Sons of Confederate Veterans and Virginia headed to court over license plates

Sons of Confederate Veterans and Virginia headed to court over license plates

RICHMOND, VA (WWBT) - The battle between the Sons of Confederate Veterans and the Virginia Department of Motor Vehicles will be heard in a courtroom.

A District Court judge in Danville will hear the motion by the Sons of Confederate Veterans on July 31 at 11 a.m., according to a press release from the organization. Lawyers from the national organization and Virginia division filed papers in court in response to a DMV motion to throw out earlier decisions which allowed the confederate flag to appear on the plates statewide.

Approximately 1,600 license plates in Virginia currently show the Confederate Flag, but Gov. Terry McAuliffe has ordered those plates to be replaced with others which do not show the logo.

The Sons of Confederate Veterans won the right to display the Confederate Battle flag-themed logo in 2001 in District Court and affirmed in a 2002 decision in the US Court of Appeals. Those cases came forward after the General Assembly voted in 1999 to approve a specialty plate for the Sons of Confederate Veterans, but only without the logo.

Gov. McAuliffe referenced a US Supreme Court ruling on a Texas case when issuing his decision in June to have the specialty license plates recalled. The Texas case also involved the issuing and display of Sons of Confederate Veterans specialty plates with the accompanying logo. The Commander of the Virginia Division of the Sons of Confederate Veterans argues the DMV and Governor do not have authority to recall the plates without a court order.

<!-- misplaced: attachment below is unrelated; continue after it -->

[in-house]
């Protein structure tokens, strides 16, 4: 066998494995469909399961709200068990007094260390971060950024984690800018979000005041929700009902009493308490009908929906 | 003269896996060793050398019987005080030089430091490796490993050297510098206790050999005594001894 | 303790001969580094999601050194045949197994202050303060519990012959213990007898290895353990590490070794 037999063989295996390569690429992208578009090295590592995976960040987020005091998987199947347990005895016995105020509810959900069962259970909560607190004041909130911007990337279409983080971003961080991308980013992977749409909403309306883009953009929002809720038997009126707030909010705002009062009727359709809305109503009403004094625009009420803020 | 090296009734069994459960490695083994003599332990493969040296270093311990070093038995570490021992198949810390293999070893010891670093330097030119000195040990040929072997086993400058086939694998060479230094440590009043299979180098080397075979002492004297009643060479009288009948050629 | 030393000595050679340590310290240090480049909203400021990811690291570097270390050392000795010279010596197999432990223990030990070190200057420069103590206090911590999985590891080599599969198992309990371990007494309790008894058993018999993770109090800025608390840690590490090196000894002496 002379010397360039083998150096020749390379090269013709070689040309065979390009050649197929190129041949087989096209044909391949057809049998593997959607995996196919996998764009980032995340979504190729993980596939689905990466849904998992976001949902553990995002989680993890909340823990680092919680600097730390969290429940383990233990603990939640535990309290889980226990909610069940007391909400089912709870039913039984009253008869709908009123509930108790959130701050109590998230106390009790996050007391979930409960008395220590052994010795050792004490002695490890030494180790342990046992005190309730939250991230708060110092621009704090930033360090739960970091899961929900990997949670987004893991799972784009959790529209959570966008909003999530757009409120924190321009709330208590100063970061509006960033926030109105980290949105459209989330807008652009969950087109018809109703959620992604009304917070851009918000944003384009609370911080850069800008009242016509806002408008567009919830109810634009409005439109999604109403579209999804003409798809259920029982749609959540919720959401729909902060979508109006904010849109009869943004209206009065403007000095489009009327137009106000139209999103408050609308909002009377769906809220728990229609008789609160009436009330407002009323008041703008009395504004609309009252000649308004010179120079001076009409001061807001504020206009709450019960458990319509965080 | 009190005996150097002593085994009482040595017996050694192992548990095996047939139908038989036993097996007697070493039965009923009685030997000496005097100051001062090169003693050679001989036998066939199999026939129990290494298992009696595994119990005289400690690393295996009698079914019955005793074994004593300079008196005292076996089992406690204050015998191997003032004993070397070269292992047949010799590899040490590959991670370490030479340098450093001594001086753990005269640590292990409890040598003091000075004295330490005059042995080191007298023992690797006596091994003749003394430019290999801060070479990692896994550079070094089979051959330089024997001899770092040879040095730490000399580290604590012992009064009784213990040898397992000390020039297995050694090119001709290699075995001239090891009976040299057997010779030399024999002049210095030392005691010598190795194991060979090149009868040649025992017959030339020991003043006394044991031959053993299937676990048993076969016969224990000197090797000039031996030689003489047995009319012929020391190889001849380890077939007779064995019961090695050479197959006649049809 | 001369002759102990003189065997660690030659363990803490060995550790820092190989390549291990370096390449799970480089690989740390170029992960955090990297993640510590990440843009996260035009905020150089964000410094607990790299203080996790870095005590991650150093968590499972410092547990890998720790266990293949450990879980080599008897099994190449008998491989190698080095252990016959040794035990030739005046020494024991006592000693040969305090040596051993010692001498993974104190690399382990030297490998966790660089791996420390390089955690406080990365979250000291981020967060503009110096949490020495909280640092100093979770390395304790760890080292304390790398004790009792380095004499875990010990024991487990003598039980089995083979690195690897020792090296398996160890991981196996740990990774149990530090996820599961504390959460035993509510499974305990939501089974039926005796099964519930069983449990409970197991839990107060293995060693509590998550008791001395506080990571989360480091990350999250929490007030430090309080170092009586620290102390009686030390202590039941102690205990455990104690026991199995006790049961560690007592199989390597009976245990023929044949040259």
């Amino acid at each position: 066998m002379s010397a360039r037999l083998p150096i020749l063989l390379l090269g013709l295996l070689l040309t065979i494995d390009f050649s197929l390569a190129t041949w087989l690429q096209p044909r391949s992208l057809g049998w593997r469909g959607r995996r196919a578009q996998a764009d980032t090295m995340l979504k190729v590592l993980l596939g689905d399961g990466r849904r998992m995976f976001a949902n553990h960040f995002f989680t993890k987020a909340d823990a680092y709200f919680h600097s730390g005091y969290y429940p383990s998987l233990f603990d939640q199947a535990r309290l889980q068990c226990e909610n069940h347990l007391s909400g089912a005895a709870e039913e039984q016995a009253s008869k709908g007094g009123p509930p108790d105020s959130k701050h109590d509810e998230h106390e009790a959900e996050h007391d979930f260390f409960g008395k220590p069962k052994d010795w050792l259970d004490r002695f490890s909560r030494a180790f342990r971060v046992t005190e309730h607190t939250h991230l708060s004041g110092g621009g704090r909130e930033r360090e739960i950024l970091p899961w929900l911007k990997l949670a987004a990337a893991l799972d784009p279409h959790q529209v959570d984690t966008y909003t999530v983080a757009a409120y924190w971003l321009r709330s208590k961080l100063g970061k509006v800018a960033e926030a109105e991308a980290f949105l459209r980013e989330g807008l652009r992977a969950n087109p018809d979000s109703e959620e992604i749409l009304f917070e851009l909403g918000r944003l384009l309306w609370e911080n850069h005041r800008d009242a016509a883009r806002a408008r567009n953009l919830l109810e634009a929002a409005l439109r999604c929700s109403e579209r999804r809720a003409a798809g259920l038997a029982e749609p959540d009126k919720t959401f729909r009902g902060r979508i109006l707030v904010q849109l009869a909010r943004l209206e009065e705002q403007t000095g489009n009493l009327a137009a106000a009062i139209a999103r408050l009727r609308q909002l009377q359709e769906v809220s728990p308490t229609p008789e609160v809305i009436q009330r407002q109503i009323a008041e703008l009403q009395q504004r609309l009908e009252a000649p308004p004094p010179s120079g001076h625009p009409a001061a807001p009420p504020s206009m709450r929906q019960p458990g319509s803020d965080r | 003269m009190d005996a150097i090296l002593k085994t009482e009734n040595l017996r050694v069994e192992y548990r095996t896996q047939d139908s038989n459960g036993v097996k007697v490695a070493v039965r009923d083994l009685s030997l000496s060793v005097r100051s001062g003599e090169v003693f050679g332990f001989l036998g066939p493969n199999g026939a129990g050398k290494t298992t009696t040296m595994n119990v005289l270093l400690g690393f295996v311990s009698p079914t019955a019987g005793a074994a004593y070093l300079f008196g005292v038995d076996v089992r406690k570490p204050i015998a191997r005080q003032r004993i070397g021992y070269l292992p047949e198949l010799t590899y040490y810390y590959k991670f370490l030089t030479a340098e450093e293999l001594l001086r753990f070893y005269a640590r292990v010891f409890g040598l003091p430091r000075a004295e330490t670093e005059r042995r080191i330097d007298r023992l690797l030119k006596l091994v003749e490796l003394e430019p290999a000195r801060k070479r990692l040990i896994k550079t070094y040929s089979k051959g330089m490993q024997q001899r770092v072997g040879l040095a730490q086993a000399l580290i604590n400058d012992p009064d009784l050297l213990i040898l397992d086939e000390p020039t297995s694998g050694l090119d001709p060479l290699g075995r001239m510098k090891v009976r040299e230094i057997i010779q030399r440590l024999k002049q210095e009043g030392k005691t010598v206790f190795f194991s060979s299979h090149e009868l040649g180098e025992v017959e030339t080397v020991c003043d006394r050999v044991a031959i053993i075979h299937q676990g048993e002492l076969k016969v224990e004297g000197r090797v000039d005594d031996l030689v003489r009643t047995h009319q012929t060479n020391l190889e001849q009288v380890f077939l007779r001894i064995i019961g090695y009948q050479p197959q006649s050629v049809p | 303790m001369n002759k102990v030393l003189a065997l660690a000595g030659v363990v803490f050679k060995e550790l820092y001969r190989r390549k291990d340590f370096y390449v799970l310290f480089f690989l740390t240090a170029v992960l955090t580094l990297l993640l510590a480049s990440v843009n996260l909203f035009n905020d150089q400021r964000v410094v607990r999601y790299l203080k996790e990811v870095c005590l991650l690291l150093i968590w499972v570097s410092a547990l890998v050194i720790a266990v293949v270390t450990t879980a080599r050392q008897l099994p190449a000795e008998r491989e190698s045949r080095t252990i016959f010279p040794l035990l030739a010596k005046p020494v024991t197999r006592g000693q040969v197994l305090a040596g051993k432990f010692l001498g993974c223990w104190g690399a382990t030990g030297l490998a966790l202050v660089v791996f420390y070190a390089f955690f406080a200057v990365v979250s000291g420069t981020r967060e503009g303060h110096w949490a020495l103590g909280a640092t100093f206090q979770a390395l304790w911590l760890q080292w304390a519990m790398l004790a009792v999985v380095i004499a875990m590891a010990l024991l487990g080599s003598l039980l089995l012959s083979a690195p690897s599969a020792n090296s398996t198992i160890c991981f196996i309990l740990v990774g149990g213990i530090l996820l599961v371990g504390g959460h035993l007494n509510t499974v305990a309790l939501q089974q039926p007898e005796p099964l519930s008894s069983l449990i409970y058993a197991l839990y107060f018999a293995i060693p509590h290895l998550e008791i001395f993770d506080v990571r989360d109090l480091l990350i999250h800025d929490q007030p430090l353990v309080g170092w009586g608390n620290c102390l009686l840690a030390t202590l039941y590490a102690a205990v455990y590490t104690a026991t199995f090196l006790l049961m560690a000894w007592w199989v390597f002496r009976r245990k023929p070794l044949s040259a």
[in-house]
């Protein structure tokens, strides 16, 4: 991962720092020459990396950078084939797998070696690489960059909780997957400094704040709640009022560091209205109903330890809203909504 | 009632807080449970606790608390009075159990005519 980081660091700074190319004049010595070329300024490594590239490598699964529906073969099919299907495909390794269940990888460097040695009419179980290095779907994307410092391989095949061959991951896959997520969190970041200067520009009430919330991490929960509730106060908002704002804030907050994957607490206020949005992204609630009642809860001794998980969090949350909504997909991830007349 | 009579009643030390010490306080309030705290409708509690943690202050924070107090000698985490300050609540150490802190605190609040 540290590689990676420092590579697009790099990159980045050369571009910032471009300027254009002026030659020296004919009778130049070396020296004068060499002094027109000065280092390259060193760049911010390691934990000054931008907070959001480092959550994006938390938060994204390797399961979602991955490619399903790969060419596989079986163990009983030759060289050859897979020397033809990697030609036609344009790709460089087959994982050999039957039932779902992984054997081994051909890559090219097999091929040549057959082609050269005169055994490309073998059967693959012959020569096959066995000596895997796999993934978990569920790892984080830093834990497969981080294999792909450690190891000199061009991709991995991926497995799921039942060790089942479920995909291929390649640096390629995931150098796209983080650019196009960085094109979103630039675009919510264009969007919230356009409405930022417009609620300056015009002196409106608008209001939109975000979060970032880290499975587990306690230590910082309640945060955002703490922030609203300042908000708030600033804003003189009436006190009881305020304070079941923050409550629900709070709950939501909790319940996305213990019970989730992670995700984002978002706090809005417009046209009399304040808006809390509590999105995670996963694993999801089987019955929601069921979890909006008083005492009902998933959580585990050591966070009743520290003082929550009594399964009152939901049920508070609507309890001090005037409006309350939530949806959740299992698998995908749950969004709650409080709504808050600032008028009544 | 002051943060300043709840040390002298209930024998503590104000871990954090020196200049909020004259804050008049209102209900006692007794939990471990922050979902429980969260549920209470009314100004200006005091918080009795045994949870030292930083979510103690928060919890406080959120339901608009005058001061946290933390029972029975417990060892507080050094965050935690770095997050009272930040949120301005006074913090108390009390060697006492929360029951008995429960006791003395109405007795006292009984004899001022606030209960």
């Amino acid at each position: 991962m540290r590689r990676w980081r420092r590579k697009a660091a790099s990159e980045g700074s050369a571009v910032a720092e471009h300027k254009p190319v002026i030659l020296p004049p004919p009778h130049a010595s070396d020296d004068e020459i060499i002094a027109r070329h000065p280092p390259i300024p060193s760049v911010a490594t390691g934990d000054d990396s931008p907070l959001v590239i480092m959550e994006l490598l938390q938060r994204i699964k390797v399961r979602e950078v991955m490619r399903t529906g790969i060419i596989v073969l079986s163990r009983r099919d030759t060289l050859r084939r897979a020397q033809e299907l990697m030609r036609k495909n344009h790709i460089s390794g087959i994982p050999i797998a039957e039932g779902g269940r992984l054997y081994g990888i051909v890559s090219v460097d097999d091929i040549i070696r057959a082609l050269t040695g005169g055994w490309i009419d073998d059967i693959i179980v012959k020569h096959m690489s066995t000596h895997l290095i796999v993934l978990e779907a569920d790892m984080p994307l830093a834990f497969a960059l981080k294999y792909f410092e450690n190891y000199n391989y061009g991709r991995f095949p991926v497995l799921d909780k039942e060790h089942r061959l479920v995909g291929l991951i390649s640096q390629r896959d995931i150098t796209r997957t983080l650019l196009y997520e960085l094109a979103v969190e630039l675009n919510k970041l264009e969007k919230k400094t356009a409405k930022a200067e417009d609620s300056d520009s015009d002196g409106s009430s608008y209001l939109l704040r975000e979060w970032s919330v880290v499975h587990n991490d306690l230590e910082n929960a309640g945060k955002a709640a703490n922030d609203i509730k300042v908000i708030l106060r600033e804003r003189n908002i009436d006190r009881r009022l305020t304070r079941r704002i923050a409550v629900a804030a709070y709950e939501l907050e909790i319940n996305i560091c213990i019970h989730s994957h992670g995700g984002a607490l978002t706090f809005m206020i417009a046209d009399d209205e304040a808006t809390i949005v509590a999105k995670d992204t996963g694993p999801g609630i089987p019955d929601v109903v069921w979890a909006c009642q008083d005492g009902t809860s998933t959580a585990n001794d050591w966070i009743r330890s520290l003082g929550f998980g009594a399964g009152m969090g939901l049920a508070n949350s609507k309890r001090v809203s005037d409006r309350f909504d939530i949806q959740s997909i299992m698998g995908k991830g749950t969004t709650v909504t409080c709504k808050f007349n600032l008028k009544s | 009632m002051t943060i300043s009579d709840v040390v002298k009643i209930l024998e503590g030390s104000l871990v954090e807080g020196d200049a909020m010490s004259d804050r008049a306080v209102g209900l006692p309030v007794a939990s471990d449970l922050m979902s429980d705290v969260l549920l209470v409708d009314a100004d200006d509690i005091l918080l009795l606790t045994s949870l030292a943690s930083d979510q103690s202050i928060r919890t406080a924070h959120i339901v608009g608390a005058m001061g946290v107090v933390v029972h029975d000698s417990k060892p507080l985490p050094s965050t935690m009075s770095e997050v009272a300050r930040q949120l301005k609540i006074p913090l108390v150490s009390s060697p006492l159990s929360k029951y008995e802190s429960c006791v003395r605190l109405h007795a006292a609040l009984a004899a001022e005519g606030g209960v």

"The Governor on his authority alone does not have the power to demand license plates off of the street. In fact, the Walker decision [in Texas] does not automatically remove the Virginia SCV's logo either," said Fred D. Taylor, an attorney for the Sons of Confederate Veterans. "When comparing the two cases, the procedure for issuing specialty license plates is so vastly different between Texas and Virginia that there is an important legal question as to whether the U.S. Supreme Court's Walker decision even applies here."

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